Smart watches are not a new concept.
In June 2003, Microsoft announced its grand plan to bring the Internet to wristwatches using its Smart Personal Objects Technology. The company partnered with various watchmakers, including Citizen, Fossil, and Suunto, to create timepieces that allowed you to check messages and calendar appointments, as well as weather, news, stock prices, and sports scores, all from your wrist.
While novel and interesting, the watches never took off, and in April 2008, Microsoft decided to pull the plug on the smart-watch business. But were those watches really a bad idea or simply a case of an idea being ahead of its time?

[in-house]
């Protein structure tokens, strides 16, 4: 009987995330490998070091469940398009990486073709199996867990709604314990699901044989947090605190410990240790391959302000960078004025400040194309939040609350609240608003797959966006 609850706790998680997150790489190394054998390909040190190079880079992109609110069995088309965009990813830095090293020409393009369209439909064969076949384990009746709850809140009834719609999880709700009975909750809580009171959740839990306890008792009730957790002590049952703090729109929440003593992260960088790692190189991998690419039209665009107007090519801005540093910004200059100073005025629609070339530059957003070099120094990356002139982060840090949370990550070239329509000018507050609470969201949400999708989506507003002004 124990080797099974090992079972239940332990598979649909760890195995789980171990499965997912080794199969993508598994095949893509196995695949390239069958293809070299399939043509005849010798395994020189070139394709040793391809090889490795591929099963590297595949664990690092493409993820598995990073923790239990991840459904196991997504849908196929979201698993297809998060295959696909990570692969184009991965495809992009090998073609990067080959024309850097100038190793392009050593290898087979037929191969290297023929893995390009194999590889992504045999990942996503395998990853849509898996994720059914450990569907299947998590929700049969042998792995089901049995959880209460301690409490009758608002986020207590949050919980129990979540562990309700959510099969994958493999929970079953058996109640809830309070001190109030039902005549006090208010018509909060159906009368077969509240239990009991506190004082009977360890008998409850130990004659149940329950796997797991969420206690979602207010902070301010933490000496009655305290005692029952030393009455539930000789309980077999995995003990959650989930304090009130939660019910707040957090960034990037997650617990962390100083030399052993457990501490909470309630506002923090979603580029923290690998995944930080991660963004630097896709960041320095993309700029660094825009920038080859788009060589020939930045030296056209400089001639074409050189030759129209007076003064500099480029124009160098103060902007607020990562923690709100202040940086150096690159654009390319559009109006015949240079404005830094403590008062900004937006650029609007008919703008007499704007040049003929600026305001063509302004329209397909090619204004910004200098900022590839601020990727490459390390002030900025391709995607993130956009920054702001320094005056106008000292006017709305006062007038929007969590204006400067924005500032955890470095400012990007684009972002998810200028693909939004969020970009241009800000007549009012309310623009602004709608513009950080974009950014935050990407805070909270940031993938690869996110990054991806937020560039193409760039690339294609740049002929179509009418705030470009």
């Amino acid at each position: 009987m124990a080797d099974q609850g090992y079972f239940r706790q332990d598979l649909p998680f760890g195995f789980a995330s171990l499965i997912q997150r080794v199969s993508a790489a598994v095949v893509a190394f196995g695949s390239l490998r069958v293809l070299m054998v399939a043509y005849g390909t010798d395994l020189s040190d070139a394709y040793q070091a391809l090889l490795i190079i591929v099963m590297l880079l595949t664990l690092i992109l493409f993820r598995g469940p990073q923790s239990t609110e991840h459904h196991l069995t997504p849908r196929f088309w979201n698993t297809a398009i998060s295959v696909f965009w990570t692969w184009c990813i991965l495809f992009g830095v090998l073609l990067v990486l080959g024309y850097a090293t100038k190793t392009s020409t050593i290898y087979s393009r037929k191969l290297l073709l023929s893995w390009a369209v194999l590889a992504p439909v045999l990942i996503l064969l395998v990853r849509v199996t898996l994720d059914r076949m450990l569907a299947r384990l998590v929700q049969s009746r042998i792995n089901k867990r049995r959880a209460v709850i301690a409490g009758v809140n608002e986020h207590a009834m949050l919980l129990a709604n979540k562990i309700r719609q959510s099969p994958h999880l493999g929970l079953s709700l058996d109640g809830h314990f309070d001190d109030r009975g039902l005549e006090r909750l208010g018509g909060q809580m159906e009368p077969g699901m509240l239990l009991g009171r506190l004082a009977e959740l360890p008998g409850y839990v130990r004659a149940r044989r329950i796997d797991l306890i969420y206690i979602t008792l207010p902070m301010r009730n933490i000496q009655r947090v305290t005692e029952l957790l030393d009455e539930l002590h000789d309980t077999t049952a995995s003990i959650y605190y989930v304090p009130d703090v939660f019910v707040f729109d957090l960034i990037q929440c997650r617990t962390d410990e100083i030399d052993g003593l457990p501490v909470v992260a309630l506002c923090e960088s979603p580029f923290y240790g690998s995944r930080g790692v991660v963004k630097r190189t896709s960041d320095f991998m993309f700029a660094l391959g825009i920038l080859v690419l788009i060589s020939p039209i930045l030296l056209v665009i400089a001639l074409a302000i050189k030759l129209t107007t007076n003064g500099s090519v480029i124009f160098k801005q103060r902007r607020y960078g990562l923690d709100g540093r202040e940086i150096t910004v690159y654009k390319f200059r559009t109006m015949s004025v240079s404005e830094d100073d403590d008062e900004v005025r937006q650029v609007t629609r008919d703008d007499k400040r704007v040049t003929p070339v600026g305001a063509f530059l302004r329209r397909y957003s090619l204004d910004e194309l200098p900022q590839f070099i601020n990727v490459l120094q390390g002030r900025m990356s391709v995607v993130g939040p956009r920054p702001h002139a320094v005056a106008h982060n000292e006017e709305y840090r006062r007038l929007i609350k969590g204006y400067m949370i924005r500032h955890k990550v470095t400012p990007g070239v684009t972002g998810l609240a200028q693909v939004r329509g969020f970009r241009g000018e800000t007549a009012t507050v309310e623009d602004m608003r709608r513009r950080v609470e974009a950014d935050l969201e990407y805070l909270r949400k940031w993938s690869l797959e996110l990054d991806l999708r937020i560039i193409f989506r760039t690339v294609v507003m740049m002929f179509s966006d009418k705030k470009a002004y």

It may be the latter, as smart watches seem to be making a comeback. Just this week, Sony's SmartWatch went on sale for $150. The timepiece allows you to connect to any Android-powered phone via Bluetooth; displays your text messages, e-mails, and social updates; and lets you manage phone calls and music.
Also making news this week is the Pebble E-Paper Watch, a timepiece that promises to let you run several apps from your iPhone or Android phone and as of this writing has already raised more than $1.3 million in funding. Then, there are those, like CNET's Scott Stein, who make their own smart watches.
With this renewed interest in wearable tech and the fact that we now have the technology (smartphones) that can complement them, we have to ask: Are smart watches finally ready for prime time? Or are they another passing fad? Vote in our poll and share your thoughts in the comments section below.